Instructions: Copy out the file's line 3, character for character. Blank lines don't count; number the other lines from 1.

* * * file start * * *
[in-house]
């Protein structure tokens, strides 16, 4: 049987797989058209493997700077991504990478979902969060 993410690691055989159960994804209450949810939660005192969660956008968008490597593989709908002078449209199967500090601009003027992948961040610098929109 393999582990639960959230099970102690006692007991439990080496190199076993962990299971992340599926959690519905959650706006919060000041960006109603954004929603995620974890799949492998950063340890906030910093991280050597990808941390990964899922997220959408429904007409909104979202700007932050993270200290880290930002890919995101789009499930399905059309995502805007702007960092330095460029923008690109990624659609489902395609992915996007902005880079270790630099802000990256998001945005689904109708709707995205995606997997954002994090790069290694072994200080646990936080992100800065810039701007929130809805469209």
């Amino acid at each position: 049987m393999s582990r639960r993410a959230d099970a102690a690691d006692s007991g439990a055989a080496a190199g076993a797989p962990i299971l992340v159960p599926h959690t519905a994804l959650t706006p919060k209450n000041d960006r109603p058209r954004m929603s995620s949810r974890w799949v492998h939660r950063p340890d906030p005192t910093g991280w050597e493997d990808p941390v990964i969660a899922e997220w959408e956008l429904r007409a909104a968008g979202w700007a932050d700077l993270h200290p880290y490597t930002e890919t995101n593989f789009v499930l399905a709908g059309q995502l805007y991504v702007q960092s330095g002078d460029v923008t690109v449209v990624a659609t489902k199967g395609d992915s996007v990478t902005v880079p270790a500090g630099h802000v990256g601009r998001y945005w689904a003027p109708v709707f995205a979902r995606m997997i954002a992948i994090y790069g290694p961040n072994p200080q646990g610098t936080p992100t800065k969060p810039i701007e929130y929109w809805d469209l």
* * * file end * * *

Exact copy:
């Amino acid at each position: 049987m393999s582990r639960r993410a959230d099970a102690a690691d006692s007991g439990a055989a080496a190199g076993a797989p962990i299971l992340v159960p599926h959690t519905a994804l959650t706006p919060k209450n000041d960006r109603p058209r954004m929603s995620s949810r974890w799949v492998h939660r950063p340890d906030p005192t910093g991280w050597e493997d990808p941390v990964i969660a899922e997220w959408e956008l429904r007409a909104a968008g979202w700007a932050d700077l993270h200290p880290y490597t930002e890919t995101n593989f789009v499930l399905a709908g059309q995502l805007y991504v702007q960092s330095g002078d460029v923008t690109v449209v990624a659609t489902k199967g395609d992915s996007v990478t902005v880079p270790a500090g630099h802000v990256g601009r998001y945005w689904a003027p109708v709707f995205a979902r995606m997997i954002a992948i994090y790069g290694p961040n072994p200080q646990g610098t936080p992100t800065k969060p810039i701007e929130y929109w809805d469209l």